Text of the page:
Take the 2-minute tour ×
Stack Overflow is a question and answer site for professional and enthusiast programmers. It's 100% free, no registration required.

Currently thinking about pitching the argument for us migration from vs 2005 (winforms) to vs 2008 (wpf). My main point being the new UI design features.

I am slightly worried that we will put loads of work into upgrading everything only for us to have to do the same when 2010 comes along? So this leads to also consider skipping 2008 and just adopting 2010 as soon as its released.

Anyone been in the similar situation?

Also any arguments for and against for welcomed.


share|improve this question

closed as not constructive by Kev Aug 31 '11 at 21:48

As it currently stands, this question is not a good fit for our Q&A format. We expect answers to be supported by facts, references, or expertise, but this question will likely solicit debate, arguments, polling, or extended discussion. If you feel that this question can be improved and possibly reopened, visit the help center for guidance.If this question can be reworded to fit the rules in the help center, please edit the question.

8 Answers 8

up vote 10 down vote accepted

Personally I think it will be fairly safe to go to 2008 as 2010 is just extensions on top of it and enhancements for Visual Studio design time support for WPF. Therefore, the transition shouldn't be all that complicated. More like a 2005-2008 upgrade of a Win Forms or ASP.NET project, which is a cakewalk.

I find that it is better to upgrade sooner than later, so that you don't get "bogged down" with the existing framework/system. If you continue building on something that you will ultimately replace, it becomes harder and harder to justify to management to move.

share|improve this answer
Agreed, as far as I can see WPF doesn't change that much in .NET4 so you won't be wasting any effort in going to WPF now. What they've announced so far for VS2010 is that the WPF tools are getting better. I take that to mean they will merge Expression Blend into VS. –  U62 Dec 31 '08 at 14:51
@RHM: About time the expression takes over for VS's designer surface. Having used expression, I have to say those guys are the closest yet to making me stop hand coding html. –  Chris Lively Dec 31 '08 at 15:59
@Mitchel 2010 will allow you to target CLR version 4. So the move is more akin to 2003 to 2005. However Rico has mentioned that 2010 will allow you to target version 2 of the CLR. –  Sam Saffron Jan 2 '09 at 6:35
@sambo99 In reality though, the change to 2010 from 2008 is not going to introduce as many breaking changes to the framework, and due to targeting it is much more like the 2005-2008 upgrade, that is at least my general opinion, as 2003-2005 was NOT always easy... –  Mitchel Sellers Jan 2 '09 at 7:43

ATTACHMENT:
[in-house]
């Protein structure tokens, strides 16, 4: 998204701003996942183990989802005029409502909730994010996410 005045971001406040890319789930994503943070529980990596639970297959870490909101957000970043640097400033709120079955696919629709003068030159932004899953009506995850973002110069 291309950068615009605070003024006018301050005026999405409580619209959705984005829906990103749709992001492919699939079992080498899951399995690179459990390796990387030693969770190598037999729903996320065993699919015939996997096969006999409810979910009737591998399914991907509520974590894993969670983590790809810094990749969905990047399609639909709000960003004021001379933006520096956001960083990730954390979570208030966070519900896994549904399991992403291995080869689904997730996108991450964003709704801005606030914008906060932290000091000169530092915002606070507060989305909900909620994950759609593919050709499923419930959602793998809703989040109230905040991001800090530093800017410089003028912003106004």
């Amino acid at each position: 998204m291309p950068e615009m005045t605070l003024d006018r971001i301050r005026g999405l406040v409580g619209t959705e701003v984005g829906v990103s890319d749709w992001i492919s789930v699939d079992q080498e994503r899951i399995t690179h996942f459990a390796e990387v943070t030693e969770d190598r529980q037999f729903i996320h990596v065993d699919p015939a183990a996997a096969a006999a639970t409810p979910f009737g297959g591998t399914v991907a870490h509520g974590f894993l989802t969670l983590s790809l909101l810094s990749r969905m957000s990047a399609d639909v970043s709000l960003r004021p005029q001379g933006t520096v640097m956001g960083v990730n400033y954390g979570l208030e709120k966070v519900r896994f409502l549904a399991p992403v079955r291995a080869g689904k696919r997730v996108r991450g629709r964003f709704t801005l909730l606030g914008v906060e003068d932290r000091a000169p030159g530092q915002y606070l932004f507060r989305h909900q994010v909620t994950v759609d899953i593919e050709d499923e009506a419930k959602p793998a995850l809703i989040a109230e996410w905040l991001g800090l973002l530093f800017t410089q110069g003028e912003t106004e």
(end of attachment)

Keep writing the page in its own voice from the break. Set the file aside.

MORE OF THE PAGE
Cheers guys and to everyone else who replied. –  Dan Jan 2 '09 at 19:18

I was in the same situation and opted to go down the MSDN subscription route, where I get all the new development tools as they come out. I have a spare machine the I use for 'the next version' of the compiler, that I use for migration testing, thus I at least know what to expect when the decision has to be made. This works well for me, and I guess if you have a decent virtualisation set-up all the better.

New compiler versions didn't break my build, but did hurt many of my automated tests, and add-in productivity tools. Basically. you need regression tests of some kind to ascertain the damage moving to a new version is likely to cause.

share|improve this answer

Your question doesn't quite make sense to me. Are you asking if you should migrate existing applications from Winforms to WPF? Or do you just want to start making new WPF applications but still work with existing Winform projects?

Either way, migrating from Visual Studio 2005 to 2008 is extremely simple. Existing Winform projects request a conversion which takes a few seconds and has never failed for me (dozens of solutions and 100s of projects converted over the last couple months).

However, this has nothing to do with Winforms and WPF.

If you want to start building WPF apps there is no reason to wait for VS 2010. VS 2008 has excellent support for both application types.

share|improve this answer

I agree with those suggesting adopting VS 2008 now. One thing to consider though is that WPF comes with a fairly high learning curve. I've had some limited exposure to WPF and Silverlight and am finding them to be a complete "mind change" from the WinForms model. Good luck.